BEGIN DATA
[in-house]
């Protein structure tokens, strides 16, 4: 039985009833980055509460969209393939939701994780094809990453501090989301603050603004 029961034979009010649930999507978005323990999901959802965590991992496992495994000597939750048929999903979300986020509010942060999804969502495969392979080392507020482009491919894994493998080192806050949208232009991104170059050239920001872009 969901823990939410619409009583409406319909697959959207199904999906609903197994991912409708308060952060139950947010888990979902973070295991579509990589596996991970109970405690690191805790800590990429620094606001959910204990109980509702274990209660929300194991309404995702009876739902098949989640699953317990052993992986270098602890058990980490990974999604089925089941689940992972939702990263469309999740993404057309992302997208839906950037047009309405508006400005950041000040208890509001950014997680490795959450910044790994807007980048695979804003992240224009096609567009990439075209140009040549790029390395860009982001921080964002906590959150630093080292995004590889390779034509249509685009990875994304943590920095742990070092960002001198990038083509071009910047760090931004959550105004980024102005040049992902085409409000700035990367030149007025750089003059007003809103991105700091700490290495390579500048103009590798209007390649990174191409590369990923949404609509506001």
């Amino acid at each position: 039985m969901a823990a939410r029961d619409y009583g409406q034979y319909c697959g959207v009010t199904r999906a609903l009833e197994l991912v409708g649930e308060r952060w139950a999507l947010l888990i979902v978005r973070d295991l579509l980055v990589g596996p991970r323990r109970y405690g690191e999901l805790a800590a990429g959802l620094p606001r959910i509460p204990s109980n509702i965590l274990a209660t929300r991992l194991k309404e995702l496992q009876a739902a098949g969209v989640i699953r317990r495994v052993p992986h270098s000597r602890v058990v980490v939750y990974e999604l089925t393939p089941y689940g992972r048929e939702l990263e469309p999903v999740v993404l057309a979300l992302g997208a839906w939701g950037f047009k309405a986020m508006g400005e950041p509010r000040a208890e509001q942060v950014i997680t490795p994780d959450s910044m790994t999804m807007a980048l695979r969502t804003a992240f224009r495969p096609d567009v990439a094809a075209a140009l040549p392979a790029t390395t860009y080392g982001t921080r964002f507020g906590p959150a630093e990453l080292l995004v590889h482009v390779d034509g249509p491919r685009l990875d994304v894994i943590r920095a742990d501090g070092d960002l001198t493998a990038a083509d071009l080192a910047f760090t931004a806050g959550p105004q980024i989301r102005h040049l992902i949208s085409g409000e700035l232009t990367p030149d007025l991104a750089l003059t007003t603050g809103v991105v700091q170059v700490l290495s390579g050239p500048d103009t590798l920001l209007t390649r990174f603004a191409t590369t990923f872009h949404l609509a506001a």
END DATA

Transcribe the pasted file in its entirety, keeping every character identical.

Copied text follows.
[in-house]
């Protein structure tokens, strides 16, 4: 039985009833980055509460969209393939939701994780094809990453501090989301603050603004 029961034979009010649930999507978005323990999901959802965590991992496992495994000597939750048929999903979300986020509010942060999804969502495969392979080392507020482009491919894994493998080192806050949208232009991104170059050239920001872009 969901823990939410619409009583409406319909697959959207199904999906609903197994991912409708308060952060139950947010888990979902973070295991579509990589596996991970109970405690690191805790800590990429620094606001959910204990109980509702274990209660929300194991309404995702009876739902098949989640699953317990052993992986270098602890058990980490990974999604089925089941689940992972939702990263469309999740993404057309992302997208839906950037047009309405508006400005950041000040208890509001950014997680490795959450910044790994807007980048695979804003992240224009096609567009990439075209140009040549790029390395860009982001921080964002906590959150630093080292995004590889390779034509249509685009990875994304943590920095742990070092960002001198990038083509071009910047760090931004959550105004980024102005040049992902085409409000700035990367030149007025750089003059007003809103991105700091700490290495390579500048103009590798209007390649990174191409590369990923949404609509506001």
């Amino acid at each position: 039985m969901a823990a939410r029961d619409y009583g409406q034979y319909c697959g959207v009010t199904r999906a609903l009833e197994l991912v409708g649930e308060r952060w139950a999507l947010l888990i979902v978005r973070d295991l579509l980055v990589g596996p991970r323990r109970y405690g690191e999901l805790a800590a990429g959802l620094p606001r959910i509460p204990s109980n509702i965590l274990a209660t929300r991992l194991k309404e995702l496992q009876a739902a098949g969209v989640i699953r317990r495994v052993p992986h270098s000597r602890v058990v980490v939750y990974e999604l089925t393939p089941y689940g992972r048929e939702l990263e469309p999903v999740v993404l057309a979300l992302g997208a839906w939701g950037f047009k309405a986020m508006g400005e950041p509010r000040a208890e509001q942060v950014i997680t490795p994780d959450s910044m790994t999804m807007a980048l695979r969502t804003a992240f224009r495969p096609d567009v990439a094809a075209a140009l040549p392979a790029t390395t860009y080392g982001t921080r964002f507020g906590p959150a630093e990453l080292l995004v590889h482009v390779d034509g249509p491919r685009l990875d994304v894994i943590r920095a742990d501090g070092d960002l001198t493998a990038a083509d071009l080192a910047f760090t931004a806050g959550p105004q980024i989301r102005h040049l992902i949208s085409g409000e700035l232009t990367p030149d007025l991104a750089l003059t007003t603050g809103v991105v700091q170059v700490l290495s390579g050239p500048d103009t590798l920001l209007t390649r990174f603004a191409t590369t990923f872009h949404l609509a506001a």